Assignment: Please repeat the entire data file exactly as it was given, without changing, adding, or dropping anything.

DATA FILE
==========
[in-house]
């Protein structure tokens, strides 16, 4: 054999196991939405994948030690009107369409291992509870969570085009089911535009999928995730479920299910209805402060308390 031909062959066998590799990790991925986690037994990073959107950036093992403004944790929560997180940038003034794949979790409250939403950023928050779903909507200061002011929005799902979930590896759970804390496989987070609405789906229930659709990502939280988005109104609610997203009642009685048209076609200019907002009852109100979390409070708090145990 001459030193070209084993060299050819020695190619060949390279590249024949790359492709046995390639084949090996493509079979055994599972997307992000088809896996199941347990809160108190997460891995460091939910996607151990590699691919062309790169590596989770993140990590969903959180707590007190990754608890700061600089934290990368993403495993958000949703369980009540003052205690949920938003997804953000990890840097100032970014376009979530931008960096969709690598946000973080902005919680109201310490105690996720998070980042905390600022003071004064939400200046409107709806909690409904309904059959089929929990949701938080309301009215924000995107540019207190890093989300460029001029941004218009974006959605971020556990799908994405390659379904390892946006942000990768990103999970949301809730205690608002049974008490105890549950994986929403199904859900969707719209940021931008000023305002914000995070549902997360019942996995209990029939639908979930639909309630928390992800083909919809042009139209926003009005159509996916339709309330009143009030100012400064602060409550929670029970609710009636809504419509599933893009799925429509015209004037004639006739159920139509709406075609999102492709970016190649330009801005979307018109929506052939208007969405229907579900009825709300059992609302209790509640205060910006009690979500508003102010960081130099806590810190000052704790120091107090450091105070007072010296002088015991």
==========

[in-house]
């Protein structure tokens, strides 16, 4: 054999196991939405994948030690009107369409291992509870969570085009089911535009999928995730479920299910209805402060308390 031909062959066998590799990790991925986690037994990073959107950036093992403004944790929560997180940038003034794949979790409250939403950023928050779903909507200061002011929005799902979930590896759970804390496989987070609405789906229930659709990502939280988005109104609610997203009642009685048209076609200019907002009852109100979390409070708090145990 001459030193070209084993060299050819020695190619060949390279590249024949790359492709046995390639084949090996493509079979055994599972997307992000088809896996199941347990809160108190997460891995460091939910996607151990590699691919062309790169590596989770993140990590969903959180707590007190990754608890700061600089934290990368993403495993958000949703369980009540003052205690949920938003997804953000990890840097100032970014376009979530931008960096969709690598946000973080902005919680109201310490105690996720998070980042905390600022003071004064939400200046409107709806909690409904309904059959089929929990949701938080309301009215924000995107540019207190890093989300460029001029941004218009974006959605971020556990799908994405390659379904390892946006942000990768990103999970949301809730205690608002049974008490105890549950994986929403199904859900969707719209940021931008000023305002914000995070549902997360019942996995209990029939639908979930639909309630928390992800083909919809042009139209926003009005159509996916339709309330009143009030100012400064602060409550929670029970609710009636809504419509599933893009799925429509015209004037004639006739159920139509709406075609999102492709970016190649330009801005979307018109929506052939208007969405229907579900009825709300059992609302209790509640205060910006009690979500508003102010960081130099806590810190000052704790120091107090450091105070007072010296002088015991």